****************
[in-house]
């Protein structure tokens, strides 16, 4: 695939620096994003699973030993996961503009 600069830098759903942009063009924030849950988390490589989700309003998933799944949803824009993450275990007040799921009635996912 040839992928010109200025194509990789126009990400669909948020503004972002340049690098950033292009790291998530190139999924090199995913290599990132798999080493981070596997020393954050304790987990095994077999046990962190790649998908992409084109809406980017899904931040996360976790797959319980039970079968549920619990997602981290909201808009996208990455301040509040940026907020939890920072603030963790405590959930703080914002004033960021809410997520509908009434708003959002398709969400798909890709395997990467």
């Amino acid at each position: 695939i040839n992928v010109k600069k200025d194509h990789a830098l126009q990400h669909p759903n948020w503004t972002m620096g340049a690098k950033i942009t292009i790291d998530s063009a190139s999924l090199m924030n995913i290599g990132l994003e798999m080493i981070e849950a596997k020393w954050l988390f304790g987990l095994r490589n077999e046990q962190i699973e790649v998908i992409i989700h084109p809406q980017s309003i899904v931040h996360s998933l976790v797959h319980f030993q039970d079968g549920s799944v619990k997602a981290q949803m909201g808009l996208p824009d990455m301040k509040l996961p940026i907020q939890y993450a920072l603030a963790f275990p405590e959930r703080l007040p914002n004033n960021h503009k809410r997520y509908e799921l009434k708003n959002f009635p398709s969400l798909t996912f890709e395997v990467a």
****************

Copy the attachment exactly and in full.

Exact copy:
[in-house]
């Protein structure tokens, strides 16, 4: 695939620096994003699973030993996961503009 600069830098759903942009063009924030849950988390490589989700309003998933799944949803824009993450275990007040799921009635996912 040839992928010109200025194509990789126009990400669909948020503004972002340049690098950033292009790291998530190139999924090199995913290599990132798999080493981070596997020393954050304790987990095994077999046990962190790649998908992409084109809406980017899904931040996360976790797959319980039970079968549920619990997602981290909201808009996208990455301040509040940026907020939890920072603030963790405590959930703080914002004033960021809410997520509908009434708003959002398709969400798909890709395997990467």
């Amino acid at each position: 695939i040839n992928v010109k600069k200025d194509h990789a830098l126009q990400h669909p759903n948020w503004t972002m620096g340049a690098k950033i942009t292009i790291d998530s063009a190139s999924l090199m924030n995913i290599g990132l994003e798999m080493i981070e849950a596997k020393w954050l988390f304790g987990l095994r490589n077999e046990q962190i699973e790649v998908i992409i989700h084109p809406q980017s309003i899904v931040h996360s998933l976790v797959h319980f030993q039970d079968g549920s799944v619990k997602a981290q949803m909201g808009l996208p824009d990455m301040k509040l996961p940026i907020q939890y993450a920072l603030a963790f275990p405590e959930r703080l007040p914002n004033n960021h503009k809410r997520y509908e799921l009434k708003n959002f009635p398709s969400l798909t996912f890709e395997v990467a």